Allergic reactions to tattoo dye are rare. The various colors in a
tattoo are made from different materials. For example, the red color comes from
mercury, the green from chromium, the yellow from cadmium, and the blue from
cobalt. Allergic reactions to red dyes occur more often than allergic
reactions to other colors.
Allergies are an overreaction of the
immune system. An allergic reaction can range from
mild and annoying to sudden and life-threatening. Allergic reactions do not
always occur the first time you are exposed to the dye. For example, if you
have had 3 or 4 tattoos without any problems, you could have an allergic
reaction to the dye the next time you have a tattoo. Each time you have a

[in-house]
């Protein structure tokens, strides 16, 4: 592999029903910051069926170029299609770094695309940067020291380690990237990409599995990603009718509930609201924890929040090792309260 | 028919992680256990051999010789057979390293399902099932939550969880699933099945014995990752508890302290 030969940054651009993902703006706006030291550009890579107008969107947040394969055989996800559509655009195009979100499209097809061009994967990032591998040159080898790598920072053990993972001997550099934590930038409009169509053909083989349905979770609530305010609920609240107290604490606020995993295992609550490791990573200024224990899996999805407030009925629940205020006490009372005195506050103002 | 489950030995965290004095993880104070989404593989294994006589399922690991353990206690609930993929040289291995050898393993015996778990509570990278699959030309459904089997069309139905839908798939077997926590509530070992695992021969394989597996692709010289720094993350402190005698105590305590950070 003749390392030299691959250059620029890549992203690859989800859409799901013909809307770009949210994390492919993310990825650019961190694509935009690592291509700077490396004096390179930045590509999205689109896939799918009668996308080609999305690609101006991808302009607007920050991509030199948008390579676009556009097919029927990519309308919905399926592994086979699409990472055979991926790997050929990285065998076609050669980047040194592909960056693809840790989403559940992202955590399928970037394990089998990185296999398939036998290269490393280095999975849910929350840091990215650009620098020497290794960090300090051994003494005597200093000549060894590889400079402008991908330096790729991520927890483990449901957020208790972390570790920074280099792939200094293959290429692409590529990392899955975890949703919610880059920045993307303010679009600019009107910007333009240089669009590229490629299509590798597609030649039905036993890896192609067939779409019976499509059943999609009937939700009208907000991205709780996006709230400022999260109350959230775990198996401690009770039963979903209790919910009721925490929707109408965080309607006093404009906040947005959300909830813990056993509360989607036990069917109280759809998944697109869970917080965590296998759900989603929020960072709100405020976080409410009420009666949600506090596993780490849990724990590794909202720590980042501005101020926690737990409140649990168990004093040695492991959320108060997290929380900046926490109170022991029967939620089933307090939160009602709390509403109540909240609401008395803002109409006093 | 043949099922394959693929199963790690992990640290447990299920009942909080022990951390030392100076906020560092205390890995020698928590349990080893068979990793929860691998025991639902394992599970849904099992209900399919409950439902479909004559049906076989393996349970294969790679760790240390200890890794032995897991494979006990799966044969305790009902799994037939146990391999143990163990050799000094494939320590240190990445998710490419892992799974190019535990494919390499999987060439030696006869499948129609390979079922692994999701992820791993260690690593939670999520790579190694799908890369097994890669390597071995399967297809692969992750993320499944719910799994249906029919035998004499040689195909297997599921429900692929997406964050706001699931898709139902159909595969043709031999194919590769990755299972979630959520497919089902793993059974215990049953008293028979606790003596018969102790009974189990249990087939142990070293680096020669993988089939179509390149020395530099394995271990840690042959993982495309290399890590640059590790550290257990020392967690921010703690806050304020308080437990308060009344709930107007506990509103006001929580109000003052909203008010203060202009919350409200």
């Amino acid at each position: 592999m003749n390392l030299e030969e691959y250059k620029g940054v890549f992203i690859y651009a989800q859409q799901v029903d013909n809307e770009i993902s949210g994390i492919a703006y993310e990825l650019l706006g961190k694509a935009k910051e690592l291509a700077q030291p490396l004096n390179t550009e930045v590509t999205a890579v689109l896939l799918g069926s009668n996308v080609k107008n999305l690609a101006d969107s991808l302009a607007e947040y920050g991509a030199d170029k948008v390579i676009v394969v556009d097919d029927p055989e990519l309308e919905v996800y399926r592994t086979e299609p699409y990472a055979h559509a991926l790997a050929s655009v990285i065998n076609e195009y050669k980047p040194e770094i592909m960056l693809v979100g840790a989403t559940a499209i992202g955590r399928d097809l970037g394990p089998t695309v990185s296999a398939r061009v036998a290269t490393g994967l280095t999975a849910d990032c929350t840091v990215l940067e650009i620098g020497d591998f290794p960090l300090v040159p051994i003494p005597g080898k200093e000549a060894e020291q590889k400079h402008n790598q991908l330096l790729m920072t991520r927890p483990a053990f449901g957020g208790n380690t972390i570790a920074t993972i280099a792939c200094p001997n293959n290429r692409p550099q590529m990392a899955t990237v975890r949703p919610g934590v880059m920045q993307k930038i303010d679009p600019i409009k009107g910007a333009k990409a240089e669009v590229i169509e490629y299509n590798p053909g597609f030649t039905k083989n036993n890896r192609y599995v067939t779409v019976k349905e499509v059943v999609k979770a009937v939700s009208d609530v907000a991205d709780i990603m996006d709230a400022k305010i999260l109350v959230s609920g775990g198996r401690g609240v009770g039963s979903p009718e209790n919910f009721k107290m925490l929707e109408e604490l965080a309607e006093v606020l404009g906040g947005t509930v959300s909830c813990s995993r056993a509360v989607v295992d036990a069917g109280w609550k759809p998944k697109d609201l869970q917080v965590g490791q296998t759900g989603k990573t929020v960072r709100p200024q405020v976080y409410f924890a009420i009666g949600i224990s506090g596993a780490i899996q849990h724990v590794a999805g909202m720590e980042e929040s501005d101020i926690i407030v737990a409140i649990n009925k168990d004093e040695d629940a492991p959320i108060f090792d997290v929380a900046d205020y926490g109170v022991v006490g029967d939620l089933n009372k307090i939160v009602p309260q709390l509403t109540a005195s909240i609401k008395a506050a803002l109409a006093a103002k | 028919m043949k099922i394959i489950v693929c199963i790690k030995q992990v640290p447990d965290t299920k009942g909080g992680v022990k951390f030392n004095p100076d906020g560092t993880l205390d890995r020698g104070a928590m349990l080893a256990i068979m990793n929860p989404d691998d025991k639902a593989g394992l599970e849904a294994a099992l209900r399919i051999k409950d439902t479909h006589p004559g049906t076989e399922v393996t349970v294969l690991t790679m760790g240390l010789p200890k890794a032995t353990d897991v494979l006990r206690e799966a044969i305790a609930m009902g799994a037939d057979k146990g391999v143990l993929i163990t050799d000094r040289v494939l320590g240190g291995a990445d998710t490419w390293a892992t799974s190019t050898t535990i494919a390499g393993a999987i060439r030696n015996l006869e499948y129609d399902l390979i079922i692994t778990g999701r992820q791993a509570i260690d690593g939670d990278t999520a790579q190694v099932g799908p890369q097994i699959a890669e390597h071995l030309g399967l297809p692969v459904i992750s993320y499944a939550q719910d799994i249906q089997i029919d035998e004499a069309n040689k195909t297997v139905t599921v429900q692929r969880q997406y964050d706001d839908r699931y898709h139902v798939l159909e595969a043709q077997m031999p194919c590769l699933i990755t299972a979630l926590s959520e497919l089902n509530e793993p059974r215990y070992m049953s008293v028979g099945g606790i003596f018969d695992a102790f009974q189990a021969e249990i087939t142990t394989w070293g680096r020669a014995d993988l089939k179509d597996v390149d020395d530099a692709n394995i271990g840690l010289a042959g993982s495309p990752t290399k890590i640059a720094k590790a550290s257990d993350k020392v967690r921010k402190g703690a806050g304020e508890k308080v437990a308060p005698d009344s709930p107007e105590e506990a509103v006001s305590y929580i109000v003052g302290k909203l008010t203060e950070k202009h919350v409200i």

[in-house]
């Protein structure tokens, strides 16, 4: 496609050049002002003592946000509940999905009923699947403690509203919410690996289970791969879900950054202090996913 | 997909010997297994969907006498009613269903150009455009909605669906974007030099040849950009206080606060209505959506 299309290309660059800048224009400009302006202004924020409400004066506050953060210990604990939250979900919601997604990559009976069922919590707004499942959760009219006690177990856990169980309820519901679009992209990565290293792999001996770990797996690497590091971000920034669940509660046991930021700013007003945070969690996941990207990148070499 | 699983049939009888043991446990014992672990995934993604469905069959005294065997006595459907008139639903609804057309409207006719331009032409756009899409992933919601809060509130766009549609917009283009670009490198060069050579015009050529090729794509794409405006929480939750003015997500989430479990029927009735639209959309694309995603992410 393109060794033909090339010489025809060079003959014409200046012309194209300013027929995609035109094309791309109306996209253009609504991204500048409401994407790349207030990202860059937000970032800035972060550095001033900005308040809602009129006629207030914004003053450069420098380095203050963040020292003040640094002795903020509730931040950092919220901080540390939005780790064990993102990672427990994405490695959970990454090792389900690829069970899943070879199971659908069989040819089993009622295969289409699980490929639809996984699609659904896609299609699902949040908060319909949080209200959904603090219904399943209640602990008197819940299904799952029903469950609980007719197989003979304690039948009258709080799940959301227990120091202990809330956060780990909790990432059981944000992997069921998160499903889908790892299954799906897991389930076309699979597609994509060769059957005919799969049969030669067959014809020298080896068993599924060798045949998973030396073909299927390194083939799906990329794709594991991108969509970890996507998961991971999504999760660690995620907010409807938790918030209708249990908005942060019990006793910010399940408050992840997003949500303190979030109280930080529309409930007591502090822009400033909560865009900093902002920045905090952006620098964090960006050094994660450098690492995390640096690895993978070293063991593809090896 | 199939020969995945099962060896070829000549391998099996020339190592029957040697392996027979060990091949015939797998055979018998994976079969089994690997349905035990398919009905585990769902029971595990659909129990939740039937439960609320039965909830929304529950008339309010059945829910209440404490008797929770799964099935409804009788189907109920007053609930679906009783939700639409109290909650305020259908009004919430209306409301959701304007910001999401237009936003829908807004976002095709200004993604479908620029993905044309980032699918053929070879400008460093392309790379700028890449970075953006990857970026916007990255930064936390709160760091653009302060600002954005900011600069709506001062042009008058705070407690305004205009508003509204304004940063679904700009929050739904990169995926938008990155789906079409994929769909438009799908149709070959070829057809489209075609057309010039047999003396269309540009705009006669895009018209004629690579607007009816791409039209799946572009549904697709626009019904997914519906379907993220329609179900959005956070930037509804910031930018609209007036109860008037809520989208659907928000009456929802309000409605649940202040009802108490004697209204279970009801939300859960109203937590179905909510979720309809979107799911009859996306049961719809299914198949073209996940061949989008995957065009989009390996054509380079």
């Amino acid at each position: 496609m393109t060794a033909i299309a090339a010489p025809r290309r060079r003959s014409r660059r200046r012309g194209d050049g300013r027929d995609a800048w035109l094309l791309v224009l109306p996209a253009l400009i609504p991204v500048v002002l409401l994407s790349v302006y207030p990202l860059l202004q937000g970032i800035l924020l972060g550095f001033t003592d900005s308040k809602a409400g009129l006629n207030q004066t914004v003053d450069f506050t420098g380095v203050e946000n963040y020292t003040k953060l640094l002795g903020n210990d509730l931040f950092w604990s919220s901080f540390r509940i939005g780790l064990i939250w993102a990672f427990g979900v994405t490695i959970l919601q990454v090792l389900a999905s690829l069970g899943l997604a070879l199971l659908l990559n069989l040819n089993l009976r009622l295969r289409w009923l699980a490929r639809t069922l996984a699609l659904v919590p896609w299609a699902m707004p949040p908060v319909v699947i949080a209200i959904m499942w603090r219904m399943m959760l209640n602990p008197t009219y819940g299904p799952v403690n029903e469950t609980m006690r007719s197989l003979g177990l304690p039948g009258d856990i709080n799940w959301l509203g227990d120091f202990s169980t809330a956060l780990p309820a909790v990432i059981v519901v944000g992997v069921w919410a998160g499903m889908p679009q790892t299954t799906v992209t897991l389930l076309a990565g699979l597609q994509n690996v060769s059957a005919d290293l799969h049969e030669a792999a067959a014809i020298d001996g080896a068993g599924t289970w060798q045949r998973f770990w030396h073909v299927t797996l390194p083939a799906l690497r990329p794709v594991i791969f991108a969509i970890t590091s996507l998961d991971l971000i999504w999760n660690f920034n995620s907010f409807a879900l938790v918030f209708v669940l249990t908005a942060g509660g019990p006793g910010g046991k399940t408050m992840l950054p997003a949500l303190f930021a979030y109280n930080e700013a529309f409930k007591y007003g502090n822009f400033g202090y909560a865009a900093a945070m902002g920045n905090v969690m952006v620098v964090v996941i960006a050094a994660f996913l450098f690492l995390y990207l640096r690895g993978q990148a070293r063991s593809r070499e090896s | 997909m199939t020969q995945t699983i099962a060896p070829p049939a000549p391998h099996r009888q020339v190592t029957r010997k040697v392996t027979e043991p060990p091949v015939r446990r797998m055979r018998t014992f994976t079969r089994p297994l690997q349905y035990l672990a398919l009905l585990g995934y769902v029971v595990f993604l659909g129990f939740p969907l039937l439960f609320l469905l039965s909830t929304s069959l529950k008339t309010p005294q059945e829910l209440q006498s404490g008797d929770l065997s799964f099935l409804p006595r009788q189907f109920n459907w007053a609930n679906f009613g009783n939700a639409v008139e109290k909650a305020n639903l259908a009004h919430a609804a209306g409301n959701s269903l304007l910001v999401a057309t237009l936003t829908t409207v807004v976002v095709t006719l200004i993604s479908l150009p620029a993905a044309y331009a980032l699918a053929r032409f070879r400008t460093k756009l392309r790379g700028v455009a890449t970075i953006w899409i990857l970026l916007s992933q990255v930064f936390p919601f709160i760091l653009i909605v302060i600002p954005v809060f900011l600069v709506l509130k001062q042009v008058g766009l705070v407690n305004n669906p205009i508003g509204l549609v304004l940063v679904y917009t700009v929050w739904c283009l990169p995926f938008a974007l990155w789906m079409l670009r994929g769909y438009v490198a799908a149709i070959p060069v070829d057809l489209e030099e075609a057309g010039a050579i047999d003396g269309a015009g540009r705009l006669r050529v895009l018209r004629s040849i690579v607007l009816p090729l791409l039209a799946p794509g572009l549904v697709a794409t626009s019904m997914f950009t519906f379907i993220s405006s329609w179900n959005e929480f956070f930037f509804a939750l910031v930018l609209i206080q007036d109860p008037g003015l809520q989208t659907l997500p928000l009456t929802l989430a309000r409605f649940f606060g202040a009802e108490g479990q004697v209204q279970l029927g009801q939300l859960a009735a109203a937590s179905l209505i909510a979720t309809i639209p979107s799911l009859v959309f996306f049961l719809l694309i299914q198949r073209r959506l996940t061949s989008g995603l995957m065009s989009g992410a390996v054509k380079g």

tattoo, you must watch for signs of an allergy and get help based on the
severity of your reaction.
Got allergies that don't seem to get better, no matter what you do? Check
these four common reasons why allergies don't improve -- and what to do about
it. Tightening up in these four areas may go a long way toward reducing allergy
symptoms of all kinds.
An allergic reaction can be local and produce swelling, itching, or
hives in the area of contact with the allergen. Local reactions can usually be
handled at home and are not life-threatening. Hives can be minor, or they can
be the first sign of a life-threatening allergic reaction (anaphylaxis).
Sometimes a local allergic reaction can be the start of a more
serious whole-body reaction to the allergen. More serious reactions can include
swelling of the throat, wheezing, or problems breathing. Blood vessels can be
involved and cause a circulatory collapse (anaphylaxis).